Authoring Data-Driven Documents Over the last few months I’ve been learning D3 (Data-Driven Documents), which is a really powerful data visualization library built for javascript. The InfoVis paper gets to the gritty details of how it supports data transformations, immediate evaluation of attributes, and a native SVG representation. These features can be more or less helpful depending on what kind of visualization you’re working on. For instance, transformations don’t really matter if you’re just building static graphs. But being able to inspect the SVG representation of your visualization (and edit it in the console) is really quite helpful and powerful. But for all the power that D3 affords, is programming really how we should be (want to be?) Here’s something that I recently made with D3. Now, of course, the exploratory data analysis, storyboarding, and research needed to tell this story were time-consuming. But, really, where’s the flash-like authoring tool of data visualization?

CSV To JSON Converter Convert CSV to JSON Use the tool on this page to convert CSV data to JSON From CSV/Excel To CSV/Excel Data Tools What can this tool do? What are my options? Choose your attribute names to be upper or lower case Choose to limit the number of records processed Select the fields to output and also rearrange JSON fields Filter JSON output by using the query tool Create nested JSON output by using / in the column headings of CSV. What else? Step 1: Select your input Encoding Step 2: Choose input options (optional) Step 3: Choose output options (optional) Step 4: Create Custom Output via Template (optional) Step 5: Generate output Choose Conversion Type: .json You can Save the complete data and settings, and then later Load them from your saved file.

D3 And JavaScript: Working With JSON | D3.js Screencasts | DashingD3js.com This example covers the basics of how to use JSON when working with D3 and JavaScript. Why Working With JSON Is Important: JSON is a human readable data interchange format. JSON makes moving data around your JavaScript Application/Data Visualization easier. This helps you get the benefit of organizing your data as well as the benefits of interoperability and openness. The Concept Behind JSON The concept behind JSON is that it is a lightweight data exchange format. It consists of a collection of name / value pairs. Each value can be a string, number, array or another JSON object. Because you can nest JSON objects within JSON objects, you can highly complex data objects. Here is an example of a JSON object representing the 1972 movie "The Godfather": In the above example the keys are in blue font color. The values are in red font color (except for the number 1972 which is in green). Notice that the blue writing is always double quoted. Next, lets assign this JSON object to a JavaScript Variable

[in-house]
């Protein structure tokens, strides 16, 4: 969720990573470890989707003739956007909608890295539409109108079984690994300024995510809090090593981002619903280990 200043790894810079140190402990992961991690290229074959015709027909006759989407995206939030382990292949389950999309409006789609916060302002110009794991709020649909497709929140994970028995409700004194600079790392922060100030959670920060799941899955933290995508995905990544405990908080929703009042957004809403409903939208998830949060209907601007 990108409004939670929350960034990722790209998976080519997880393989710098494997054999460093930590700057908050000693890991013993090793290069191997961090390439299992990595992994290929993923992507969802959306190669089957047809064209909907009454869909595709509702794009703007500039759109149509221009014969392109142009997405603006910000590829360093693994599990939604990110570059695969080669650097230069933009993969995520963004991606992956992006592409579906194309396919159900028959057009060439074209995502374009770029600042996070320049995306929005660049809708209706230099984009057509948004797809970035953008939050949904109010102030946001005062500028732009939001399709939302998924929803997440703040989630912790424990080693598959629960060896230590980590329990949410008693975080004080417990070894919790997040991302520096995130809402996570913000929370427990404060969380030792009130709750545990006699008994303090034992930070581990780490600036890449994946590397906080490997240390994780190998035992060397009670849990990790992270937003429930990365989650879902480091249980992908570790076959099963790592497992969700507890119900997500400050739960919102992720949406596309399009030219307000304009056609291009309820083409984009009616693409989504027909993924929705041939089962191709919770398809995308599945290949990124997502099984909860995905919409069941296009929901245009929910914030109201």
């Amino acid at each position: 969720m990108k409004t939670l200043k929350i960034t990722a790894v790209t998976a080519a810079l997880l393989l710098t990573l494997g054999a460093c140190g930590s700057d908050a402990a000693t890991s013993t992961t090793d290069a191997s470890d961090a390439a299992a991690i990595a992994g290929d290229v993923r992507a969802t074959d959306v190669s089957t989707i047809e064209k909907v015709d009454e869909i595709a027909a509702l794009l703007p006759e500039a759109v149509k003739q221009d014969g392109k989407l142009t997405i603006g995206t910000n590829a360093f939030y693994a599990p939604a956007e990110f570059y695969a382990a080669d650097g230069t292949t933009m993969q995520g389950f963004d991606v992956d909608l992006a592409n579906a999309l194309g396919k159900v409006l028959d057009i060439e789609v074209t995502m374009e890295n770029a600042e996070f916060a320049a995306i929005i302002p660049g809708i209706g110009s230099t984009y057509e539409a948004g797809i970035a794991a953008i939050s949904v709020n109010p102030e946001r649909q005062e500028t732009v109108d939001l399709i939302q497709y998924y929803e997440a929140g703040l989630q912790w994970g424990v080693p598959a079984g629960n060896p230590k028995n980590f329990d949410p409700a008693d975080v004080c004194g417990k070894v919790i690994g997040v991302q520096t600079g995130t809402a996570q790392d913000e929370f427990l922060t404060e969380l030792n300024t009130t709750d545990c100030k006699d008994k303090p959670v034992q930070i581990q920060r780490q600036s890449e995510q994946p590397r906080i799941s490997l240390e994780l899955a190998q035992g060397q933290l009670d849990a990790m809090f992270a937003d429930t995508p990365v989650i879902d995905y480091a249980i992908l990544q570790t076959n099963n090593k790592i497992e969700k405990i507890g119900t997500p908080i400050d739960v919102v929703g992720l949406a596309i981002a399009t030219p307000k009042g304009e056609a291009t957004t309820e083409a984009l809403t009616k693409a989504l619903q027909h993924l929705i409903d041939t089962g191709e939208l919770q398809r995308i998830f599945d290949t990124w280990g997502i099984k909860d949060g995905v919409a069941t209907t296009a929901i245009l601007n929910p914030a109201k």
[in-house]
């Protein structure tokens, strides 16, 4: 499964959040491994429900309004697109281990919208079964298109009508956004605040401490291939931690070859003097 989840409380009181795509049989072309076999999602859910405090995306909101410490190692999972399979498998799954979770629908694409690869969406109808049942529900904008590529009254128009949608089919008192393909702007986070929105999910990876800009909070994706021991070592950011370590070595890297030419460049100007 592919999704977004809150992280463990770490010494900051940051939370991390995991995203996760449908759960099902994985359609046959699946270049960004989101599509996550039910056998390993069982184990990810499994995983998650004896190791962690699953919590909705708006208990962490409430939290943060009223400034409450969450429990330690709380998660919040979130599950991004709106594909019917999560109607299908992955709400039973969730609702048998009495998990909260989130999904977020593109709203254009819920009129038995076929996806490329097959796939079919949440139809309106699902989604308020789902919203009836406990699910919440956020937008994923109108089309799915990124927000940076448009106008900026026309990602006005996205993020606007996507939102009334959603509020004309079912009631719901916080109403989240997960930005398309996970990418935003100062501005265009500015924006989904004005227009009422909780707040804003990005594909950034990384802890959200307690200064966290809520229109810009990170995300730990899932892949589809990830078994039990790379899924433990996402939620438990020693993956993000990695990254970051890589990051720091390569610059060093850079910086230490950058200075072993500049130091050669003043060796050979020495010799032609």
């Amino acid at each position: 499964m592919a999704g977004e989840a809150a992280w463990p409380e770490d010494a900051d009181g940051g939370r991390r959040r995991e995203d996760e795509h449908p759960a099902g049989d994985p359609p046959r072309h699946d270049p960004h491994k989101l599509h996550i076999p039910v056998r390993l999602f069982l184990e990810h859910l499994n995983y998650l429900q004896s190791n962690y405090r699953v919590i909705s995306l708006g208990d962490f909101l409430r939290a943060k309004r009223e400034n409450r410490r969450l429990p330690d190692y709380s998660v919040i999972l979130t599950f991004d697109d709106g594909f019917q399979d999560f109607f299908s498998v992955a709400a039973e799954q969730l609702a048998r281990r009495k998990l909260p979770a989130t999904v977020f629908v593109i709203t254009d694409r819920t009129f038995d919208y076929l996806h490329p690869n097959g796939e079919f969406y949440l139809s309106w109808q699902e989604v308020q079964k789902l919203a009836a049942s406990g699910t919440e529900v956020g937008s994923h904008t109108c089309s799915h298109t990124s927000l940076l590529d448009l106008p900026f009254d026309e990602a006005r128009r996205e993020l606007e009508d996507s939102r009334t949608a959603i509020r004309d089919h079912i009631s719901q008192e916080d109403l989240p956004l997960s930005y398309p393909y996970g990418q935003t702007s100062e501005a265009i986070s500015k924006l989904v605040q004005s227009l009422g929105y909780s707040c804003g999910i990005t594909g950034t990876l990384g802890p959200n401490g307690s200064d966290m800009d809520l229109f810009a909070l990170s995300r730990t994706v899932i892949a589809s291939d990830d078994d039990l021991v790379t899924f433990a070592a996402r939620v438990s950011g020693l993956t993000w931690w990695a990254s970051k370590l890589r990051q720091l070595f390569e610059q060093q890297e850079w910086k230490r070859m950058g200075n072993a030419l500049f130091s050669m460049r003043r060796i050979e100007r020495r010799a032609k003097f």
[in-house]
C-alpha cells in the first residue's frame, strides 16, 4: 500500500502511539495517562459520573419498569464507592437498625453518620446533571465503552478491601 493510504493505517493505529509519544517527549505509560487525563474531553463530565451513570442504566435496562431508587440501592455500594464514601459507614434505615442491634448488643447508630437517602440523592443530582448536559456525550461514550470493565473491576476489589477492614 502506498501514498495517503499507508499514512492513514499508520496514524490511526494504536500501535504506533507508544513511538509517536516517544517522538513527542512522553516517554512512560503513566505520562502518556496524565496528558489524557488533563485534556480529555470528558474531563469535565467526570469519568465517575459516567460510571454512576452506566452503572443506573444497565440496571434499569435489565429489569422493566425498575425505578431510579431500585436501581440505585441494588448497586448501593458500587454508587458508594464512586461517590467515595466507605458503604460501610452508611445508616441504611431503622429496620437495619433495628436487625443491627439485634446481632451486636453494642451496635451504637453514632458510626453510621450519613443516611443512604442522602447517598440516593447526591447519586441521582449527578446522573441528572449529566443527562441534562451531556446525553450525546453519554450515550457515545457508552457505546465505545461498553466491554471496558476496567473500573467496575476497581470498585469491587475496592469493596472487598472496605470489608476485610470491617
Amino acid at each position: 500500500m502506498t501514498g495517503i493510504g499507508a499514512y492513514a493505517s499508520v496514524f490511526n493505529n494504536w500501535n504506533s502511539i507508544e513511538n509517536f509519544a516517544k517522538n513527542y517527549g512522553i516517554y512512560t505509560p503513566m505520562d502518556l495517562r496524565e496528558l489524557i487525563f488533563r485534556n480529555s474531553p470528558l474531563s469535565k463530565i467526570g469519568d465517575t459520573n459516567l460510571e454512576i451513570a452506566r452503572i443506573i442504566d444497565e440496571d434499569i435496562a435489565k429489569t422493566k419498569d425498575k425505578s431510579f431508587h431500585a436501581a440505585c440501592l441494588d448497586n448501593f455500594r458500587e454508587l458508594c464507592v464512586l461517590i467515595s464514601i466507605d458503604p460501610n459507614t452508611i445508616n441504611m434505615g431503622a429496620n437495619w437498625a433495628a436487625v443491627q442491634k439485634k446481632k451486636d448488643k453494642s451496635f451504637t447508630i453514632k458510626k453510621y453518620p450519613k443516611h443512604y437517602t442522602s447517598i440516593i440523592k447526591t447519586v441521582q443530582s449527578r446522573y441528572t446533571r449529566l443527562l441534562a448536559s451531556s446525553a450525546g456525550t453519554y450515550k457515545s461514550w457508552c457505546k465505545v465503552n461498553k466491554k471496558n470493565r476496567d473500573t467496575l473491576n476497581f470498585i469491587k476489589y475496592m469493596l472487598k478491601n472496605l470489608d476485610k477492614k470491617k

How the Human/Computer Interface Works (Infographics) The long history of user interfaces spans the decades from the primitive punched-card days of the 1950s, through the typed command lines of the 1960s, to the familiar windows and icons of today and beyond. Three factors work to both limit and enable human/computer interface development: Computing Power: Increasingly powerful computer hardware enables more sophisticated software interactions. The Imagination of Inventors: Software designers envision new interactions that take advantage of increasing computer power. The Market: Driven by both large corporate customers and also super-popular consumer gadgets like iPad. A timeline of computer interface milestones: 1822: The Babbage Analytical Engine was a Victorian-era concept envisioned more than a century before its time, this mechanical computer would have been programmed by physically manipulating cams, clutches, cranks and gears. 1950s: Punched cards were first used in the 18th century to control automatic textile looms.